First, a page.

CHICAGO — Recruiting participants for clinical trials investigating Alzheimer's disease and related dementias continues to be a major challenge — a topic that took center stage at a special session here at the Alzheimer's Association International Conference (AAIC) 2018.
Engagement and participation in clinical trials have not kept pace with the number of clinical trials. More than 200 trials currently underway are seeking more than 100,000 participants, Marie Bernard, MD, deputy director of the National Institute on Aging (NIA), noted during a press briefing. "Many research sites are slow to meet volunteer recruitment targets, while others do not reach their targets at all," she said.
A fundamental need, she explained, is to understand what motivates and facilitates, or impedes, people from diverse communities to participate in dementia research.
The Alzheimer's Association and the NIA recently brought together a wide range of stakeholders to develop a comprehensive national strategy for recruitment and participation in Alzheimer's clinical research.
The strategy seeks to engage broad segments of the public in dementia research, with a particular focus on underrepresented communities, to successfully and more quickly enroll and retain individuals in studies that may ultimately lead to effective ways to prevent and treat dementia.
"It's going to take a village" to address recruitment challenges, said Bernard, and that effort needs to start in local communities.
"There is a need to be within the local community and have that community partnership," Heather Snyder, PhD, senior director of medical and scientific operations at the Alzheimer's Association, told Medscape Medical News. "Maybe we need to recruit differently than we have always done in the past. Maybe it's working with churches or other community organizations. Increased education and awareness and engagement among clinicians will also be important," said Snyder.
A Success Story
One community outreach program in Indiana has had success boosting recruitment rates.
At AAIC 2018, Mary Guerriero Austrom, PhD, associate dean for diversity affairs and professor of Alzheimer's disease education at Indiana University School of Medicine (IUSM), Indianapolis, reported on a pilot project that used a collaborative research model to work with a community advisory board (CAB) at the Indiana Alzheimer Disease Center (IADC) and the Greater Indiana Chapter of the Alzheimer's Association.
The CAB represents a dozen leaders from predominantly African American communities in central Indiana and include pastors, retired volunteers, an elder law attorney, and representatives from the state and county boards of health.
Austrom and colleagues worked closely with the CAB to help with messaging concerning Alzheimer's research, and they created a research recruitment video specifically for minority communities. They identified locations and designed outreach activities through which they could work within targeted minority communities.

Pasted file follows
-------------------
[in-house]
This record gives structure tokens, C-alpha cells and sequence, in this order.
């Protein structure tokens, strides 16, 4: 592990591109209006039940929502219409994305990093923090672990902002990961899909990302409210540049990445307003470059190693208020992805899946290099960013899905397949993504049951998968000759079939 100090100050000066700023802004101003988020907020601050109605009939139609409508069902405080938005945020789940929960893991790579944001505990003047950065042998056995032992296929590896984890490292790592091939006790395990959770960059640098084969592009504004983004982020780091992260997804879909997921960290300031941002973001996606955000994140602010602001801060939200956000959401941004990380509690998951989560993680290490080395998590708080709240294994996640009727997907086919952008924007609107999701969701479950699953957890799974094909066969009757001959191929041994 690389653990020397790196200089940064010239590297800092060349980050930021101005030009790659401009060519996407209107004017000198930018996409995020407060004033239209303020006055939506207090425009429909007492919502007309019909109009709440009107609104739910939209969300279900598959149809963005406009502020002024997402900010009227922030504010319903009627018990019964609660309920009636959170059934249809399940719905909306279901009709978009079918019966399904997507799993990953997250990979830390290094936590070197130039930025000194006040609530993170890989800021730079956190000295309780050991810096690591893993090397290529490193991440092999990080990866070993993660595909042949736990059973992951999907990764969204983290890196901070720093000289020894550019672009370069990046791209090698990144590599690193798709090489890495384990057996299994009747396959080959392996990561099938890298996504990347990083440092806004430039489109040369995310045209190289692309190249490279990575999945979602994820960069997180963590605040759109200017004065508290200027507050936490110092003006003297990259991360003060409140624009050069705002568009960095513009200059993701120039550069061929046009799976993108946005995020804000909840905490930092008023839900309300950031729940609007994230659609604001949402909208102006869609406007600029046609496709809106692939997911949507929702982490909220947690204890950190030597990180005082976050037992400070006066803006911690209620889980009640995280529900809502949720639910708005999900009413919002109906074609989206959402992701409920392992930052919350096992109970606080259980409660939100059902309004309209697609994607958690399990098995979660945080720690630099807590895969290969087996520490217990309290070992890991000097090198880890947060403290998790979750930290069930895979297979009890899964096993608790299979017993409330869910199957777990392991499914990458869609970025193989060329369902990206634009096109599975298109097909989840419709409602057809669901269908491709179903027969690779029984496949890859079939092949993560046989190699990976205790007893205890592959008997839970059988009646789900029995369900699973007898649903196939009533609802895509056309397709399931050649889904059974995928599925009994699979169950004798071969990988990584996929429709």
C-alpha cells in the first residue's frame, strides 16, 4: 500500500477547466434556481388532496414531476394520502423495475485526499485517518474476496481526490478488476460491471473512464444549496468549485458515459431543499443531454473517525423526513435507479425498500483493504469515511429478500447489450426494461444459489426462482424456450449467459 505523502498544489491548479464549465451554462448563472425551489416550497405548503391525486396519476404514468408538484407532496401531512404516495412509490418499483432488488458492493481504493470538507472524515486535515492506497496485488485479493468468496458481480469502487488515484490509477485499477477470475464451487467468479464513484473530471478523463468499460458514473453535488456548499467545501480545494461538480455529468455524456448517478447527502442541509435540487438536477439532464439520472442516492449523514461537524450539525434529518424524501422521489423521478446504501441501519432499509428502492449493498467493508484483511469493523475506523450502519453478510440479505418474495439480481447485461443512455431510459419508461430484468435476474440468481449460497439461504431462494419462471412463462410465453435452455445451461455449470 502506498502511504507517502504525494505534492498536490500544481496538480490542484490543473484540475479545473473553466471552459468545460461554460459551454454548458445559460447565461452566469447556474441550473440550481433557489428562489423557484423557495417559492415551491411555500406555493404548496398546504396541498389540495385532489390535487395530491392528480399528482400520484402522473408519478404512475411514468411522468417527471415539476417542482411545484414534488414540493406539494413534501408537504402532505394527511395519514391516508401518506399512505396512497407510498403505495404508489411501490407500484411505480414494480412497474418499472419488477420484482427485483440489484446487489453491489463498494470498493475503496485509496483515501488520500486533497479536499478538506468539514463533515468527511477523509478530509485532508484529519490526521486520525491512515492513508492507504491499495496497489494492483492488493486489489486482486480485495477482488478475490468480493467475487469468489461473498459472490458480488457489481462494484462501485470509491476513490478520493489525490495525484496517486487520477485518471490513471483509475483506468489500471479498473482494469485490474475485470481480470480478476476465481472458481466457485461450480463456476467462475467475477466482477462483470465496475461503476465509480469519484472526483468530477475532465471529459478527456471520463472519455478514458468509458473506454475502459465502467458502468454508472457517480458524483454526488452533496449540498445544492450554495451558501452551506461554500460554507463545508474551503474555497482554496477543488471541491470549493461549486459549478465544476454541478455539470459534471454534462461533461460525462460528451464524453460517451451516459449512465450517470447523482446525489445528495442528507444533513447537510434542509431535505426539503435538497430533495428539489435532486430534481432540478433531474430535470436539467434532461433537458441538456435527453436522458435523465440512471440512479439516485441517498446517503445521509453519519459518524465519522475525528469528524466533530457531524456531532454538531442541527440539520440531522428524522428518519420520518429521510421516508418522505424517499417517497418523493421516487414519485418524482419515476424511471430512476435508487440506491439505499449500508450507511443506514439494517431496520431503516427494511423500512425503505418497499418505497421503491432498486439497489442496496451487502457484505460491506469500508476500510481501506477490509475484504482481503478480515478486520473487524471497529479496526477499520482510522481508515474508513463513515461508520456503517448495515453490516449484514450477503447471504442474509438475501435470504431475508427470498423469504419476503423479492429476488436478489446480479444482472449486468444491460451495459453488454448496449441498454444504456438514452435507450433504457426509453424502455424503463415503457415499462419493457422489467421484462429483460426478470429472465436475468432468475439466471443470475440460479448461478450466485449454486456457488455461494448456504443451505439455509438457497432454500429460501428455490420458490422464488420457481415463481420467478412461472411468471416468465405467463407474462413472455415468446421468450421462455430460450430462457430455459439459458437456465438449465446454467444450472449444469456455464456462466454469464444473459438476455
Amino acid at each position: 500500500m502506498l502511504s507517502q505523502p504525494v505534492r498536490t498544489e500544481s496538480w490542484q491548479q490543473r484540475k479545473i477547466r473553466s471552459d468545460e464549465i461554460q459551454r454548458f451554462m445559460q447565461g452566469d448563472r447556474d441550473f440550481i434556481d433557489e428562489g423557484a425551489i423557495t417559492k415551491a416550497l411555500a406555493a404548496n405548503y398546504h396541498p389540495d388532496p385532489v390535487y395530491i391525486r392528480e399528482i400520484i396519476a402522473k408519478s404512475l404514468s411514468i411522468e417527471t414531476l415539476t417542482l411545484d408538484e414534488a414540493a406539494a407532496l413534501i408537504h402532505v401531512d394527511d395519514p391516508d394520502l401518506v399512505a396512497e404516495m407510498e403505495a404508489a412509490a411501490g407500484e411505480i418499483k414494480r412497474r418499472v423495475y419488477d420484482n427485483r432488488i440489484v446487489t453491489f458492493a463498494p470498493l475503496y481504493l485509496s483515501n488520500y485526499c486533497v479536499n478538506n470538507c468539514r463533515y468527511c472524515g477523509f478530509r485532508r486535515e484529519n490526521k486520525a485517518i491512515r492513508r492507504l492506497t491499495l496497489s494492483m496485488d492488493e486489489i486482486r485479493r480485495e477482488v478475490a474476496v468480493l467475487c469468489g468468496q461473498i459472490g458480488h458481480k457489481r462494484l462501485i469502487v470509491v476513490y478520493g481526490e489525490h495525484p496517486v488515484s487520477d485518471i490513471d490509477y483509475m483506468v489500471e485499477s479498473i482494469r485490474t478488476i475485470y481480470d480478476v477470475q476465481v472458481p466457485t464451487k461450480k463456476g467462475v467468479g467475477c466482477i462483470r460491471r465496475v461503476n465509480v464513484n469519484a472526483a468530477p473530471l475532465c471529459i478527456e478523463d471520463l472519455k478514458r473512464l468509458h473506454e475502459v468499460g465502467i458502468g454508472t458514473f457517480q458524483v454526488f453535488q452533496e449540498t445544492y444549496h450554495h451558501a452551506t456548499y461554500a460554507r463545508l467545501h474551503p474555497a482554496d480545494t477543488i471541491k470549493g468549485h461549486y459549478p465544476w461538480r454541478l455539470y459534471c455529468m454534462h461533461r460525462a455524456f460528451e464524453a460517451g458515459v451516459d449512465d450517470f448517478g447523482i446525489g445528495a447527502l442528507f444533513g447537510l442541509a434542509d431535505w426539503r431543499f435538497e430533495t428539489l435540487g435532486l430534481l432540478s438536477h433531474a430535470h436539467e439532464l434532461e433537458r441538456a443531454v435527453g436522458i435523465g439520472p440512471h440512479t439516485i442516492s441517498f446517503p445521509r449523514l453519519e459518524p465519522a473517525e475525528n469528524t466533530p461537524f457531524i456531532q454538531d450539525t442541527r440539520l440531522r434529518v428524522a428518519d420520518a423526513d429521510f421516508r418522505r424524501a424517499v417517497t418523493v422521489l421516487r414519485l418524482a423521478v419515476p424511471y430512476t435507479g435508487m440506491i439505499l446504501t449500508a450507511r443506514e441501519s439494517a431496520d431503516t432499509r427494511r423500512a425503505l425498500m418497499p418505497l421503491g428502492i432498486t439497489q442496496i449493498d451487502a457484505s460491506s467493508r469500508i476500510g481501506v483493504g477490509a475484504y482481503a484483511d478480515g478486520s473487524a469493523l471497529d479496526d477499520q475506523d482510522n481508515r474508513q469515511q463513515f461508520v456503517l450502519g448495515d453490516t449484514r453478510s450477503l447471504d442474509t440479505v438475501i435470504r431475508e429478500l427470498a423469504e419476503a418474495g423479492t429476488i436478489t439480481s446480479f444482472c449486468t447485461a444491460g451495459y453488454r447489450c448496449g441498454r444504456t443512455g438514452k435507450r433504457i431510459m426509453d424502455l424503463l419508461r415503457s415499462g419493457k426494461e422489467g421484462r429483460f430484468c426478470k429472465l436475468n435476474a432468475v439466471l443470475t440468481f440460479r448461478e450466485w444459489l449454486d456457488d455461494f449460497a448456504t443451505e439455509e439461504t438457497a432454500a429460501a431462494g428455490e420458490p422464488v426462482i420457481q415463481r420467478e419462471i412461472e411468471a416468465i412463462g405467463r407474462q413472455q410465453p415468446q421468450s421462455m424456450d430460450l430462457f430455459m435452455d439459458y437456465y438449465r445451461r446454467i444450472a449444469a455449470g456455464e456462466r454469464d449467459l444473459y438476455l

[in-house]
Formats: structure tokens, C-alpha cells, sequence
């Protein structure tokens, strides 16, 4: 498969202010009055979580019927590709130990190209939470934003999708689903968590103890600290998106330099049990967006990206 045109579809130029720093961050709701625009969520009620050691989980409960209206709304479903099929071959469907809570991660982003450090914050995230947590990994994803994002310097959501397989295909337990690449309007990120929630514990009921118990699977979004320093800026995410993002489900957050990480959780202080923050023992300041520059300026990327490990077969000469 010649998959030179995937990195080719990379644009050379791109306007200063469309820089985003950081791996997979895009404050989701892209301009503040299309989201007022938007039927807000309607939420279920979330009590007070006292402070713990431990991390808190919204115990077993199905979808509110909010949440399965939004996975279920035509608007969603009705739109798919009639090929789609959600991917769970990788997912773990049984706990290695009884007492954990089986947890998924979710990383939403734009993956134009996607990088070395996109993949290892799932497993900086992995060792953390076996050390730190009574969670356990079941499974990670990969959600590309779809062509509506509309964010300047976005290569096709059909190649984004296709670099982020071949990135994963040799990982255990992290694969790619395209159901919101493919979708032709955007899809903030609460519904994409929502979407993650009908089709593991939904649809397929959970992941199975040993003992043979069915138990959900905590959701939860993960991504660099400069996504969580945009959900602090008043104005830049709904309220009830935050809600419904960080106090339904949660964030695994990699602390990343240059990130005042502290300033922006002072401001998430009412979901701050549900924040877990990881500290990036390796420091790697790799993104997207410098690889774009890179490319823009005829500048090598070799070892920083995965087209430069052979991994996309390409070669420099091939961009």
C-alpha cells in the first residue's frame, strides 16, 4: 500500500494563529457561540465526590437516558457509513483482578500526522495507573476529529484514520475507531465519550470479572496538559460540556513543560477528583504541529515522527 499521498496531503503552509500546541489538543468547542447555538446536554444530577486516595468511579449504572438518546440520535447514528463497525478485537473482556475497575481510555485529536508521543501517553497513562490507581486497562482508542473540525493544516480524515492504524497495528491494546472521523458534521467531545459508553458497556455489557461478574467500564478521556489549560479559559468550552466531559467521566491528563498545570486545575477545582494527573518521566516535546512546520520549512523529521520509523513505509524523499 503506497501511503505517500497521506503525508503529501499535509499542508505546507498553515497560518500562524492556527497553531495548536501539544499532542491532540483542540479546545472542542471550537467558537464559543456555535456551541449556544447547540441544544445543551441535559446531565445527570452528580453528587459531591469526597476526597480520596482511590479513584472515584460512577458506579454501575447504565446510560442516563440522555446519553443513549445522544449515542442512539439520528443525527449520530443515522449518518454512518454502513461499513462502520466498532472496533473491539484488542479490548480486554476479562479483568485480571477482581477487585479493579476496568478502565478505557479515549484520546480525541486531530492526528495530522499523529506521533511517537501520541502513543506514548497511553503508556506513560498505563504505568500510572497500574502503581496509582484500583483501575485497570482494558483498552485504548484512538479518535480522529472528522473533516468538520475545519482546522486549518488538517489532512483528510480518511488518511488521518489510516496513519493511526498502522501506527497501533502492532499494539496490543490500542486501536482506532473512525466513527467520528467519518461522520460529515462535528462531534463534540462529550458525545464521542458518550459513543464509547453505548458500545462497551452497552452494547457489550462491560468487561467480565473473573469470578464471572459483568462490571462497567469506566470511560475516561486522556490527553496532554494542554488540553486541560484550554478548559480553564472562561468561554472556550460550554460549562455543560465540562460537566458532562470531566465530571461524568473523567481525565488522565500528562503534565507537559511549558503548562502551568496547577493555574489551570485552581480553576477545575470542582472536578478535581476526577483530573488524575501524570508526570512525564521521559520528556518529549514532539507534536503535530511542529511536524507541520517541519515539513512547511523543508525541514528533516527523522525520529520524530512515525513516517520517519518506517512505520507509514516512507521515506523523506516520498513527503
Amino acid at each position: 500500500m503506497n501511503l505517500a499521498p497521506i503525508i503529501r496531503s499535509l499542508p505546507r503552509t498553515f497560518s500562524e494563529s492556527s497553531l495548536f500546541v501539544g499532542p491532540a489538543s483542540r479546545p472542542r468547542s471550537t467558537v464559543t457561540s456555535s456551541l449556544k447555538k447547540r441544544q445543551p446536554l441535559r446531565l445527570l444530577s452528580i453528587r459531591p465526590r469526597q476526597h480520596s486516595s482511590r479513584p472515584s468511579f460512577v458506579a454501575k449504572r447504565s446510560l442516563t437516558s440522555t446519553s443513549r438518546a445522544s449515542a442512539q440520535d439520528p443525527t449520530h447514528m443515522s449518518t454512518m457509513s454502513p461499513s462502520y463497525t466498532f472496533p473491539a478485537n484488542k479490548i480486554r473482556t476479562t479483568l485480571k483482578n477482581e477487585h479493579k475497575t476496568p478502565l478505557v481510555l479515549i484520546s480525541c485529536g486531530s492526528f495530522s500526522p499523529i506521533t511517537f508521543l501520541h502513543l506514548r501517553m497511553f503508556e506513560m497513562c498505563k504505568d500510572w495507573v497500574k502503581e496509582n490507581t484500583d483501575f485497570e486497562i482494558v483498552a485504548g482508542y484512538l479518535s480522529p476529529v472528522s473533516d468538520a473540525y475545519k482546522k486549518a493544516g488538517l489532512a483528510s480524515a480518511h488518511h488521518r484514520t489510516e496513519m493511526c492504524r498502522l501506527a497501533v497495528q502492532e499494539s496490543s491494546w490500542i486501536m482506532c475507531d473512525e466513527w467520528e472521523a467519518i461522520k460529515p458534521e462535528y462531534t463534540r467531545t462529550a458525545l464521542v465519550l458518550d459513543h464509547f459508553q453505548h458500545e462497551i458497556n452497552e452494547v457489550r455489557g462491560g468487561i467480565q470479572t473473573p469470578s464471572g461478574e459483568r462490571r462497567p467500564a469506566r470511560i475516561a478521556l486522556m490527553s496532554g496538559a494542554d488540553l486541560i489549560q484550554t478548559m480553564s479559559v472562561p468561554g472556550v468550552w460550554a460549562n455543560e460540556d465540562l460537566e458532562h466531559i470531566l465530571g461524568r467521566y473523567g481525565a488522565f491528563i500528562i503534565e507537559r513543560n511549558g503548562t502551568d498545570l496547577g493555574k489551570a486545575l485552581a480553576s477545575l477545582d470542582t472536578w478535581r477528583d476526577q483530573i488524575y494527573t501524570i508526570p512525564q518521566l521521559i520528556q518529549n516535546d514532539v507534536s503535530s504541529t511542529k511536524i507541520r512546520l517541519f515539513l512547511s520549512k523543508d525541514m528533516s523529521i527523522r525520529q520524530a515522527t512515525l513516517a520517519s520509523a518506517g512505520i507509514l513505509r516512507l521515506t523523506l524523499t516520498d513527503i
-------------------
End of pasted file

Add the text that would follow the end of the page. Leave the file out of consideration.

Over 12 months, community-based outreach resulted in referals of 185 African Americans, 68 whites, and 67 patients of other groups to the IADC. The outreach program led to a more than doubling of minority representation at the IADC, from 8.8% to 19%, surpassing the goal of 18% minority participation, Austrom said.
Outreach efforts also led to 300 African American volunteers being added to the Alzheimer's Association TrialMatch database, a clinical studies matching service that connects people with Alzheimer's, caregivers, and healthy volunteers with research studies that are currently recruiting. These are people who can be contacted for potential clinical trial participation, Austrom said.
"Collaborating with the community as equal partners is essential. The addition of dedicated staff from the minority community was key to our success," Austrom said in a conference statement.
"Working together, we reached out to the African American community in central Indiana to provide education about dementia and Alzheimer's disease, what research is, the importance of diverse populations engaging in research, and finally, asking for the community to volunteer for research at IUSM and register for the Alzheimer's Association TrialMatch program," she noted.
Snyder said people with dementia, caregivers, and a wide variety of other volunteers are needed "today" to help advance progress and provide "valuable insights into potential treatments and preventions, successful caregiving, and better understanding and managing our Alzheimer's risk."
Funding for the research was provided by the National Institutes of Health, the Indiana Clinical and Translational Sciences Institute, and the Indiana State Department of Health. Dr Snyder, Dr Bernard, and Dr Austrom have disclosed no relevant financial relationships.
Alzheimer's Association International Conference (AAIC) 2018. Abstract P2-546, presented July 23, 2018.
Medscape Medical News © 2018
Cite this: Shortfall of 100,000 Participants Hampers Alzheimer’s, Dementia Trials - Medscape - Jul 24, 2018.